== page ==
Gazans need more than last-resort aid options

Air drops and maritime corridors are good, but they are no substitute for a ceasefire and proper humanitarian access

A man carries sacks of humanitarian aid in Rafah on Sunday. Humanitarian workers have said that getting aid into Gaza through its land borders is the most effective way to save lives. AFP
Powered by automated translation

Aid workers know that when it comes to getting life-saving food, medicine and shelter to people in need, the most important requirement is access. Reaching vulnerable people after a natural disaster or a major accident is one thing; reaching them during a war is quite another.

The recent US operation to drop food over parts of Gaza from military planes was illustrative. It not only undermined for Americans watching back home any claim that Israel’s forces are engaged in a precise counter-terrorism operation – such air drops are more characteristic of wartime and enforced siege – it also showed how restricted access to the ruined enclave is resulting in a haphazard and inadequate humanitarian intervention.

Of course, anything that staves off the starvation afflicting so many of Gaza’s targeted civilians ought to be welcomed, and the US aid drops were a sign that Washington is becoming less blind to Palestinians' plight. But the sight of payloads landing in the sea, Palestinians being drawn out into the open to reach the supplies and the absence of proper distribution networks – many Palestinian aid workers have been killed or displaced – all demand a better response from the international community and a change from the Israeli authorities.

One strategy that appears to be gaining diplomatic traction is that of establishing a maritime aid corridor to deliver aid by sea. The idea has merit. If executed properly, it could supplement the air drops and go some way to meeting the World Food Programme’s estimate that Gaza needs about 4,000 tonnes of food weekly. So far, the aid provided by air has been much less than the required amount.

Gaza was dependent on aid even before the war, but the situation has worsened. The Palestinian Red Crescent has said that from October 21 to the start of February, fewer than 100 lorries carrying aid reached Gaza through the Rafah and Kerem Shalom crossings. This is a major reduction of the 500 or so aid lorries entering the territory before the war. The amount of food, water and medical supplies currently entering Gaza is insufficient to meet the needs of more than two million men, women and children trying to survive in a war zone.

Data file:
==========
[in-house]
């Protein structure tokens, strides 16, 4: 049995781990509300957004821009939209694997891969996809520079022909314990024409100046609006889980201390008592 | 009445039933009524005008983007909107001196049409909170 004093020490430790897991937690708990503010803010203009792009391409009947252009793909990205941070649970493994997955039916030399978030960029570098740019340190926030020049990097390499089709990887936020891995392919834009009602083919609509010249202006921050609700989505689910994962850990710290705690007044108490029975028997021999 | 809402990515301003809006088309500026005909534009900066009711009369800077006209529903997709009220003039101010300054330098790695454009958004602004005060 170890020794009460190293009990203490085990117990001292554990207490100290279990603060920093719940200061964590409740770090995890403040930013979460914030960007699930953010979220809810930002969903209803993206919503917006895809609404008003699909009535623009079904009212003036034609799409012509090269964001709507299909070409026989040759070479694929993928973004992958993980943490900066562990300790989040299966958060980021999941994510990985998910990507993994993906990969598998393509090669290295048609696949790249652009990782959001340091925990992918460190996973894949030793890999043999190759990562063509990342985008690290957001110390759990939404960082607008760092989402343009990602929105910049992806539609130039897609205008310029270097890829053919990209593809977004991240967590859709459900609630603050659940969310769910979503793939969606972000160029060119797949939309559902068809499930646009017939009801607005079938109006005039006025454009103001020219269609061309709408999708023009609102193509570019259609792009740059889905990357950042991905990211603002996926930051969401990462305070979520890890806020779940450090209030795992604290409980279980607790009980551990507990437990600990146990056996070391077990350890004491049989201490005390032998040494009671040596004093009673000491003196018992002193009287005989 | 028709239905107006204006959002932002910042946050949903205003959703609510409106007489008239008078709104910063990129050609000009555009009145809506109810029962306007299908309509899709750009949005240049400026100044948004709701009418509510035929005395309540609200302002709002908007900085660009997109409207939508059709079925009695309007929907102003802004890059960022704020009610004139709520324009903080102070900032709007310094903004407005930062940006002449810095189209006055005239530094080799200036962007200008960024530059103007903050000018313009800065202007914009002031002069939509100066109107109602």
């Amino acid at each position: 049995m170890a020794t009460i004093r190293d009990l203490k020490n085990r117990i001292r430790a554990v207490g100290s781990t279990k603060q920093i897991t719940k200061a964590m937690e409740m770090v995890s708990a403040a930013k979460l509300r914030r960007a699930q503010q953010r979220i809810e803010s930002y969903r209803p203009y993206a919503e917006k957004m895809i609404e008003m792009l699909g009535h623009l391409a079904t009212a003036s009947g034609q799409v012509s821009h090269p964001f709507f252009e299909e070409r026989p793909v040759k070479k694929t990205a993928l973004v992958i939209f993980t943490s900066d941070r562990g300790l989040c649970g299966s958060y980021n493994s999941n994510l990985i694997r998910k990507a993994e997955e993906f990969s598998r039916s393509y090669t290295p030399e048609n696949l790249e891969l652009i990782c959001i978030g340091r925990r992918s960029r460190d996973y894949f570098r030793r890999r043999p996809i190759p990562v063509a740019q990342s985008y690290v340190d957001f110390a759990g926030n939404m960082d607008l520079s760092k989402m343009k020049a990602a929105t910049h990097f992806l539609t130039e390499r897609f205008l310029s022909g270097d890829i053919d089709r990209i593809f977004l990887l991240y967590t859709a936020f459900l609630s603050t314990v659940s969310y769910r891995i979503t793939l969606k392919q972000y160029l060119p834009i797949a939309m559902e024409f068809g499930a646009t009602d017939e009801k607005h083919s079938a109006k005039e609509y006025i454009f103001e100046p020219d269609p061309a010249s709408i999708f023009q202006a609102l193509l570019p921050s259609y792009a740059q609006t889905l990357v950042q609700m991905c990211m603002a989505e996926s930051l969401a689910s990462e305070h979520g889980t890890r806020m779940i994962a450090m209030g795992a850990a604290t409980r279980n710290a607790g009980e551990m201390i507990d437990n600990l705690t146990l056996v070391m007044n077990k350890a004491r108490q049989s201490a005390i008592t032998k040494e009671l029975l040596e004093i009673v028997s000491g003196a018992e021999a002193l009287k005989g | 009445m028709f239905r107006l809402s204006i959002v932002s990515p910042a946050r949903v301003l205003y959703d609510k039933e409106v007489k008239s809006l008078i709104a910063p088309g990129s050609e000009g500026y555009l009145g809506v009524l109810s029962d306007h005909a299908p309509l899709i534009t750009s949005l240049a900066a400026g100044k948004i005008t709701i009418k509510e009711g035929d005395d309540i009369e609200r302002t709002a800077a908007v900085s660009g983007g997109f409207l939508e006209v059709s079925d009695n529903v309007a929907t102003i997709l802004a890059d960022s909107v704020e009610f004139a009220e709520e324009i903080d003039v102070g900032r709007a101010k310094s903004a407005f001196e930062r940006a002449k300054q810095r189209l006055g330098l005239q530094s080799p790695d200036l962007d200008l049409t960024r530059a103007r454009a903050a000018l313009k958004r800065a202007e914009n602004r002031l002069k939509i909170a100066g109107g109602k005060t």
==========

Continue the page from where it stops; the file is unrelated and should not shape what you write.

Aid into a Gaza is a trickle of what is required and calls for a different approach. European Commission President Ursula von der Leyen said on Tuesday that the EU supports the implementation of a Cypriot plan for such maritime corridor and the US State Department this week said it wanted to help establish “a comprehensive aid strategy that includes air, land and sea routes to maximise the flow of humanitarian aid”.

But organising an operation like this is a mammoth undertaking. A large navy would be needed to deliver the continuous aid required. Given that the enclave's major port has been damaged, such a plan would also need to figure out how to get aid from the dock and into Gaza. Even then, prioritising the distribution of aid to those who need it most would be a major challenge given the anarchy currently reigning there. Finally, all of these strategies are compounded by the difficulty of delivering aid without a prolonged ceasefire, something that is currently opposed by the Israeli government.

In reality, unnecessarily complex and laborious aid efforts that require significant military resources are last-resort options, and not what Gaza needs. Humanitarian workers have made it clear that getting aid into the enclave through its land borders is the most effective way to save lives. If the US – a military superpower with vast resources – truly wants to deliver on its stated desire to get aid into Gaza, then it must put pressure on its ally to open the land crossings and call a ceasefire. Every day that passes is a day in which more Gazan civilians die – there is no more time to waste.

Published: March 07, 2024, 3:00 AM